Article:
“Plant a Billion Trees” Campaign Hits Target 7 Months Early
January 2007 marked the launch of a major UN environmental campaign to secure a global pledge to plant 1 billion trees by the end of the year. Less than 5 months on, this target has not only been met, but actually overshot by in excess of 13 million trees, as Senegal and Uganda combine to pledge 50 million tree plantings to the cause.
The campaign, which arose out of the recent UN Climate Change Conference in Nairobi, was created as an innovative response to the increasing threat of global warming, yet its target of 1 billion trees was considered ambitious at the time. Indeed organisers, which also include the Green Belt Movement and the World Agroforestry Centre (ICRAF), have expressed astonishment over the great enthusiasm by which the plan was adopted, with governments, companies, city councils, universities and many thousands of individual ‘back yard’ tree planters eagerly joining the cause.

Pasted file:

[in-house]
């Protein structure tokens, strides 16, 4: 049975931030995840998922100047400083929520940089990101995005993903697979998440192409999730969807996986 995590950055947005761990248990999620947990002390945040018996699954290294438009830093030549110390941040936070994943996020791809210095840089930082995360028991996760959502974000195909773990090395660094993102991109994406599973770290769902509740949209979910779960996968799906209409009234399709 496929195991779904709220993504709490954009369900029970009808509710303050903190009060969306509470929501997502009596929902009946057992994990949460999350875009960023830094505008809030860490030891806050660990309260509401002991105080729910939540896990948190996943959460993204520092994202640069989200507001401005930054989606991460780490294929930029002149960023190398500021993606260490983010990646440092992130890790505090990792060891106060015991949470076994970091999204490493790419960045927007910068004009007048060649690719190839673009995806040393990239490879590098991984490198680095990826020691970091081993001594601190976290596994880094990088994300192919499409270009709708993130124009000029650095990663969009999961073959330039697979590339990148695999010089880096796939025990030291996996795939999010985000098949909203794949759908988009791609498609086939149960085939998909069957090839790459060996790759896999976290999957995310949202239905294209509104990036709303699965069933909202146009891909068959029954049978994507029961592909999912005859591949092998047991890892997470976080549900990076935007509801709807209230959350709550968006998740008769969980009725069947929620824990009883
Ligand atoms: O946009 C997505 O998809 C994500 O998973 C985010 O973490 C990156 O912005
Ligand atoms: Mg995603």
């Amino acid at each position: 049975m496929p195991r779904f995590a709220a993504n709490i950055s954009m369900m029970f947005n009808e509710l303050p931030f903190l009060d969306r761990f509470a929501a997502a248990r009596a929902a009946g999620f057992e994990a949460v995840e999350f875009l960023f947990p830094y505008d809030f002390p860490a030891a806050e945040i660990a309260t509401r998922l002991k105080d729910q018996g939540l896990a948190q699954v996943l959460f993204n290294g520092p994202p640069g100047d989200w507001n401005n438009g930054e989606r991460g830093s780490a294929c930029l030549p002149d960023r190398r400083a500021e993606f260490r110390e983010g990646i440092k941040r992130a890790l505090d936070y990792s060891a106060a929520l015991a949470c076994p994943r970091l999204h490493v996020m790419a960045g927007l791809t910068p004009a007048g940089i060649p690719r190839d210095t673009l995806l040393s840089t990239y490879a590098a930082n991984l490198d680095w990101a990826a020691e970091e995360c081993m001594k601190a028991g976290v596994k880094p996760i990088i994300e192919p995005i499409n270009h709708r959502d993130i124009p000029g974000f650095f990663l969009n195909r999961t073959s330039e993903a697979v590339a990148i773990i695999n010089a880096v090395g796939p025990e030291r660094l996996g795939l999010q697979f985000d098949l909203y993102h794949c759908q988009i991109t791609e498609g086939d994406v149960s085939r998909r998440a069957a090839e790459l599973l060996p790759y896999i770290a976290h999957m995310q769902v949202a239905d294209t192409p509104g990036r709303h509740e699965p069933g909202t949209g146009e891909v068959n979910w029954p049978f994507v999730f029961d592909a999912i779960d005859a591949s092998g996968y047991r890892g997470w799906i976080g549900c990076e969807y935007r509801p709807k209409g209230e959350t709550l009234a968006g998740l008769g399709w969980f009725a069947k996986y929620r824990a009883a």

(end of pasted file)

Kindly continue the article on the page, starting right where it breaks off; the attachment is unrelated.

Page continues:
Unwilling to rest on their laurels, the organisers have stretched this ambitious plan further, switching its target to converting these pledges into actual tree plantings by the end of 2007.
Ahmed Djoghlaf, Executive Secretary of the UN Convention on Biological Diversity applauded the announcement as a “amazing success”, adding that it was “living testimony of the resolve of the international community to redouble efforts to address the…threats of biodiversity loss and climate change.“
Dennis Garrity, ICRAF’s Director, echoed such views stating that; “It will take nearly 15 years to add another one billion to the human population. But the Billion Tree Campaign has established an extra one billion trees to benefit that billion people in a little over 15 weeks. Describing this achievement as remarkable is an understatement,” said Mr. Garrity.
The announcement of the milestone coincides with the International Day for Biodiversity, which highlights the role of climate change as the “new great threat” to global biodiversity.